Debbie Sampson of Canton, Ga., says her Rottweiler, Moose, has a tendency to hump dogs at the dog park, although he doesn't do it at home with her other two dogs. Most dogs, she says, will get away from him, but when a dog submits to the behavior, it can get pretty embarrassing. "He can really get a little out of hand," Sampson says. "Sometimes we just want to yell at him 'Get a room.'"

Then there's little Lulu, 5, a spayed Chihuahua mix that Sampson adopted. Lulu came into the house addicted to humping. "I work at home and she humps my leg all day while I sit at my desk," Sampson says. "That's bad enough, but she'll do it when people are over, too. I try to pick her up and distract her, but that only works for a few minutes. The problem is you just don't know when she's going to do it."

Can Dogs Be Trained to Stop Humping?

Veterinarians say it's easiest to stop the behavior when it first starts. Spiegel says people often think humping is cute in puppies, so they don't stop it, or even encourage it by laughing or giving the dog attention.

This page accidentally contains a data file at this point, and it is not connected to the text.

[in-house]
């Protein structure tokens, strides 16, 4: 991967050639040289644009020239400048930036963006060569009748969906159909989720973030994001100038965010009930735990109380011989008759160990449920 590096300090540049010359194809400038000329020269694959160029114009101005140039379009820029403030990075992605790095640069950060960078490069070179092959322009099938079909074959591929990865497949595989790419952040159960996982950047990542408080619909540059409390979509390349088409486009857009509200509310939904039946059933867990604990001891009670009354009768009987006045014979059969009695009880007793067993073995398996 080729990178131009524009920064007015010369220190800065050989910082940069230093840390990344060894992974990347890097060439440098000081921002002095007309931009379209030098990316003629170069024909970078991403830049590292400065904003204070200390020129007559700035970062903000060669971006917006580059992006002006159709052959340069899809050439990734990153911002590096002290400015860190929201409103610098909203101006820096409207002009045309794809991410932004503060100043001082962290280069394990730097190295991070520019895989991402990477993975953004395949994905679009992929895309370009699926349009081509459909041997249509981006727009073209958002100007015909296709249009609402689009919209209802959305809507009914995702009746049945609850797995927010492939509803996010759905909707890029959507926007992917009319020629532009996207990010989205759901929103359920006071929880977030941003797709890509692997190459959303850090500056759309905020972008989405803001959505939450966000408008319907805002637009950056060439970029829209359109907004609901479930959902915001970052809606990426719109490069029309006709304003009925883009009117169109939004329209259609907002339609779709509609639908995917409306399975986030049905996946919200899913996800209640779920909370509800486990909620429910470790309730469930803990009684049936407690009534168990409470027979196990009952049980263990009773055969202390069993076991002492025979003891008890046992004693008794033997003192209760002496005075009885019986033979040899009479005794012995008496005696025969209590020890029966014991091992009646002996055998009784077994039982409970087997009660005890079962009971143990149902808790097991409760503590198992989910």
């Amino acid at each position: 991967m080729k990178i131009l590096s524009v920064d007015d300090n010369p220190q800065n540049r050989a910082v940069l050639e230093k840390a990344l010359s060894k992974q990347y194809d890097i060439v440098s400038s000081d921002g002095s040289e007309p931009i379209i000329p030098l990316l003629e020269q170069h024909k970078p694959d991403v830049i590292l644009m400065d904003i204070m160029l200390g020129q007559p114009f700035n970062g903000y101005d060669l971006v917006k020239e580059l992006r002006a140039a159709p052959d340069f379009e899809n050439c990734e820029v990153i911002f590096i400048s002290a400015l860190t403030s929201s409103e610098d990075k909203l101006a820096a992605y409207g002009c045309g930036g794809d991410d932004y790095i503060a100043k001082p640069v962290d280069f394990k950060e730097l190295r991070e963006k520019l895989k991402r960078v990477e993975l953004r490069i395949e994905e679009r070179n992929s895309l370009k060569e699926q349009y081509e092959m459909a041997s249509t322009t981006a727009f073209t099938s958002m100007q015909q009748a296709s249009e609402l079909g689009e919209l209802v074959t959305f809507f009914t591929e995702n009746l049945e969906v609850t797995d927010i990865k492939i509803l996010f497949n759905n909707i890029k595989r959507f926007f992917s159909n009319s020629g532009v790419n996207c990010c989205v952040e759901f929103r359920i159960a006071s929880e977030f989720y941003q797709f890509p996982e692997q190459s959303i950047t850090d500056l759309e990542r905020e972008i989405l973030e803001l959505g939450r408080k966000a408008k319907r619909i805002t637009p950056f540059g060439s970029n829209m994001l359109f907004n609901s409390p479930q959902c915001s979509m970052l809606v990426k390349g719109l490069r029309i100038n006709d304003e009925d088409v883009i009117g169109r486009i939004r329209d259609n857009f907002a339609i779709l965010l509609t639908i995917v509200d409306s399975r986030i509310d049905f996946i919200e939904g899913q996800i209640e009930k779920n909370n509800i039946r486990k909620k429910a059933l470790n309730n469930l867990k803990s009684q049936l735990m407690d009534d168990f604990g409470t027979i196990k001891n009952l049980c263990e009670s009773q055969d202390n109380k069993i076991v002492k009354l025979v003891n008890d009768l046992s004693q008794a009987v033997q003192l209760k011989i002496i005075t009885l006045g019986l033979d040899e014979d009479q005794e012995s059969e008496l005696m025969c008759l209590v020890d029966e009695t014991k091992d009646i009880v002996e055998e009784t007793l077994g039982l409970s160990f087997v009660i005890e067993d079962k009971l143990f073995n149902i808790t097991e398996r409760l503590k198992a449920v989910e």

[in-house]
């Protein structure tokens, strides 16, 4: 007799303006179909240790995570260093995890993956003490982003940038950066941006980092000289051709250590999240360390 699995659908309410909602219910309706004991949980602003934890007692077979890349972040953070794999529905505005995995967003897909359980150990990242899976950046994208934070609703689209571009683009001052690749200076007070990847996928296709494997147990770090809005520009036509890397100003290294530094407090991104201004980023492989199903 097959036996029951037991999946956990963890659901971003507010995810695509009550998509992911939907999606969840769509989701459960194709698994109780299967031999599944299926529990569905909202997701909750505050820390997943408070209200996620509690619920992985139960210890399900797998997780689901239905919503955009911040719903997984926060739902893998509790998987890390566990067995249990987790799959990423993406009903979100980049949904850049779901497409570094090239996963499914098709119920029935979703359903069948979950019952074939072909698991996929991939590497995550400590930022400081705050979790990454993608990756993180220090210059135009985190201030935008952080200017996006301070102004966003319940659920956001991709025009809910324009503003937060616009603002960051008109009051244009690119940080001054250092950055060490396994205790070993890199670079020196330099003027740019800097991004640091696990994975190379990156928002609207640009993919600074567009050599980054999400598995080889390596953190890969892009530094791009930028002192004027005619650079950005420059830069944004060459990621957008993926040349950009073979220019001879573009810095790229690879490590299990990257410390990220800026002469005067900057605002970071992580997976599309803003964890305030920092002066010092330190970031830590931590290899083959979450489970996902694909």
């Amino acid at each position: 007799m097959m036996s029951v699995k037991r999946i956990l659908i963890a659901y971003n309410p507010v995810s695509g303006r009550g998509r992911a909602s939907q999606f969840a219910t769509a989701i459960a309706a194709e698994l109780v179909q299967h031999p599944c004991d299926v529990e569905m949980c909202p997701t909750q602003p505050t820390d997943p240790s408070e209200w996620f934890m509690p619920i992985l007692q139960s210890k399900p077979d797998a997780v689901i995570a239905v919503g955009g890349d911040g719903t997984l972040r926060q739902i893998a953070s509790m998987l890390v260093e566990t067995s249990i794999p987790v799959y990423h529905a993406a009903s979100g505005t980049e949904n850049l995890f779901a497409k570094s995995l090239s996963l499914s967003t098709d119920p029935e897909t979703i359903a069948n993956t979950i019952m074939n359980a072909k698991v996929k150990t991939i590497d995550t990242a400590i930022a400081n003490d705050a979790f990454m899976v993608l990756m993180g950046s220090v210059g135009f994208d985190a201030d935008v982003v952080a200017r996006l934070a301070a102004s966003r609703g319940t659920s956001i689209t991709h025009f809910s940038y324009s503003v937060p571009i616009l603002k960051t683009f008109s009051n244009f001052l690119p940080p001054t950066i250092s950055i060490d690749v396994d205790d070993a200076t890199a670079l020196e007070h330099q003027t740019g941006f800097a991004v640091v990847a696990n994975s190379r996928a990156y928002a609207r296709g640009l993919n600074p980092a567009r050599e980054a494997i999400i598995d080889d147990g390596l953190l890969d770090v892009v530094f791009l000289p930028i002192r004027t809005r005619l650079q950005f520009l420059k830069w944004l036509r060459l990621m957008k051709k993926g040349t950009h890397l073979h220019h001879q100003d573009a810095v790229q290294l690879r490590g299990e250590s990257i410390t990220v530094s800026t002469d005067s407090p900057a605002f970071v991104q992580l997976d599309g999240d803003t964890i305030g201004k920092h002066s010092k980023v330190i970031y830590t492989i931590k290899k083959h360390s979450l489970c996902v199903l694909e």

"If you see a behavior you don't want to see all the dog's life, then you need to stop it when you first see it," Spiegel says. "So if the puppy is humping, distract them when they do it and then give them something else to do. That's very important. You have to give them an alternative behavior. Give them a different toy. Play with them in an appropriate way."

Neutering a male dog usually will decrease mounting problems, the veterinarians say. But in older dogs, where it has become an ingrained habit, other measures will probably be needed. Spiegel recommends obedience training, which can make dogs calmer in situations like when visitors are at the door, or a trip to the dog park.

"Humping can be related to heightened excitement levels, so training can take the excitement level down," Spiegel says.

Landsberg says mounting also is a common dominance gesture with dogs, although it doesn't mean the dog that is doing the humping is dominant. In fact, dogs that are unsure of their place in the pack are more likely to hump to see how many dogs will accept the behavior, a move that can lead to fights with other dogs.

When trying to figure out how to stop the behavior, Landsberg says owners must first figure out what is causing the behavior by watching to see when it usually happens. Then give the dog an acceptable alternative behavior in those situations.